On 2nd August, 2008, a sombre mood fell over Base Camp at the bottom of one of the most majestic mountains in the world – K2. Only two days earlier, 32 climbers commenced their summit bid from Camp IV; 11 would not return. One might be tempted to blame the mountain, known for its unpredictable weather and treacherous environment, for these fatalities. Yet, with the benefit of hindsight, we must consider the human contribution − climbers ignoring warning signs and ultimately pushing beyond the manageable limits of their climb. Although an extreme case, we find parallels with managerial actions in more benign conditions. K2 K2 is known as the ‘Savage Mountain’ due to its unpredictable weather, technical difficulty and extreme conditions of snow, rock, and ice. This mountain is located in the Karakoram mountain range, on the Pakistani-Chinese border. As a testament to the difficulty of climbing K2 the first ascent attempt took place in 1902, followed by legendary attempts in the 1930s and for the next 20 years (for comparison, the first attempt on Everest was in 1922). The first time anyone stood atop K2 was in 1954 (the first successful ascent of Everest was in 1953). After the first ascent it was 23 years before the next successful attempt (Everest took just three years). As of 2012 there have been 306 ascents of K2 compared with 6,208 for Everest. A roughly 5% death/summit ratio for Everest, mostly caused by cerebral oedema from spending time at high altitude, can be compared to 27% for K2, with common causes being avalanches and falling rocks. As a rule of thumb, climbers should minimise risk by spending as little time in the 45 degree gradient danger zone which is just below the Serac, a massive towering icefall that endangers any climber that passes through the Bottleneck – a narrow 90 metre vertical passage − and the Traverse – a 100 metre section that runs horizontally alongside the foot of the Serac. K2 is most often attempted in the style of climbing known as siege-style mountaineering. This involves setting up a fixed line of stocked camps along the mountain route. These can be accessed at the climbers’ convenience. This is in contrast to Alpine style climbing where climbers carry all their food, shelter equipment etc. with them. Siege style is also characterised by the use of fixed ropes, and climbers (along with the porters they frequently employ) will travel up and down the route several times in order to fix ropes and to set up camps. Alpine style disregards the use of porters and camps, with climbers usually climbing the route only once in an intense, continuous push. In June 2008, at the foot of K2, around 120 climbers prepare the route up to Camp IV and ready themselves for a summit bid. The weather, however, does not allow a final push to the summit for weeks to come.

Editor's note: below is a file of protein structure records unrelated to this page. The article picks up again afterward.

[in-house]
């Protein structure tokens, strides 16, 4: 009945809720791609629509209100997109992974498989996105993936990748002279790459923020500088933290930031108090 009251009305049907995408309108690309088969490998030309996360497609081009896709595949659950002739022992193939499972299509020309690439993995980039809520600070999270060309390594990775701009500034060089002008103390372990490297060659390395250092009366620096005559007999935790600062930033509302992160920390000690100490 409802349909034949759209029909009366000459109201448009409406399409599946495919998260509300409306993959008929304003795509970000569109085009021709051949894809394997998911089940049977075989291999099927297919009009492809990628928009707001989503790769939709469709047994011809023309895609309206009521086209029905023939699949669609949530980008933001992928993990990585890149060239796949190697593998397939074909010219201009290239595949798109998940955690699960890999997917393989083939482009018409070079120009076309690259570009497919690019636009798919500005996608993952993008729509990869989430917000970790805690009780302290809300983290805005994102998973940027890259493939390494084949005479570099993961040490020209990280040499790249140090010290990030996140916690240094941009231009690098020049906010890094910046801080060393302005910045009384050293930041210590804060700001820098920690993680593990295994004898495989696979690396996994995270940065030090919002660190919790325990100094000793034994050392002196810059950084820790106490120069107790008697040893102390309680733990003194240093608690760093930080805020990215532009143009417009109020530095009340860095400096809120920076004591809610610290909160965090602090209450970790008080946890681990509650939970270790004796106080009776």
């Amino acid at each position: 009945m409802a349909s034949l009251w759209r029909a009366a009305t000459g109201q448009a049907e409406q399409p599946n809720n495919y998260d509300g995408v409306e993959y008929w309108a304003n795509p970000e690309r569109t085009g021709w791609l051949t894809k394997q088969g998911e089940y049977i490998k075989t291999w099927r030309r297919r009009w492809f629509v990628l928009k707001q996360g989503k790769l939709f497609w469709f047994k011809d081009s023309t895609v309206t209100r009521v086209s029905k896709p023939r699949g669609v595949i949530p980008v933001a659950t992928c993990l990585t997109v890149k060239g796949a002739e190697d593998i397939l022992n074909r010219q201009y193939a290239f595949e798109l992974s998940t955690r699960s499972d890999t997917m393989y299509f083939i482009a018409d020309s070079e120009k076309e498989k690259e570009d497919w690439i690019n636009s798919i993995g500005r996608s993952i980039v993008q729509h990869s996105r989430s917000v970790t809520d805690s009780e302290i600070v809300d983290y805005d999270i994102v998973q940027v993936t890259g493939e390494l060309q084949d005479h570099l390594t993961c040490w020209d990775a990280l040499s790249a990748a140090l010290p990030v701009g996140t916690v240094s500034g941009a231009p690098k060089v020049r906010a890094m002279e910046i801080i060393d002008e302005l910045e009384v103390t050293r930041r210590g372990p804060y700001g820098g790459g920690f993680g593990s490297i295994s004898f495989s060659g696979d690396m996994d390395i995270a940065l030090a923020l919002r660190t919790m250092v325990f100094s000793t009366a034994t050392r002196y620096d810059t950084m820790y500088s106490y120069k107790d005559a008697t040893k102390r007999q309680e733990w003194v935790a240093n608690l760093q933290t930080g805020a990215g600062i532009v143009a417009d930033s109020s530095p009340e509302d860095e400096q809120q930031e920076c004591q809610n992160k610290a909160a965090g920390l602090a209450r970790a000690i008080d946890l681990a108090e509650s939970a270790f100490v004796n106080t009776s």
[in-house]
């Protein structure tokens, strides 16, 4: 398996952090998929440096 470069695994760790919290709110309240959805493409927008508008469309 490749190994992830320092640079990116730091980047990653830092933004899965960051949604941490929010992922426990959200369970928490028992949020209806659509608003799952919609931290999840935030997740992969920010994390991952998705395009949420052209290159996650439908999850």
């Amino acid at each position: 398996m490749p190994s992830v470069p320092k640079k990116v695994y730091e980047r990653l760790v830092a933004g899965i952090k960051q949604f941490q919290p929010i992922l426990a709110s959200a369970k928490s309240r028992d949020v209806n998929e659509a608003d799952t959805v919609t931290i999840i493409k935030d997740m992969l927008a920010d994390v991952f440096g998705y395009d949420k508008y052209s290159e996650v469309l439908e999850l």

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Figure 1: The danger zone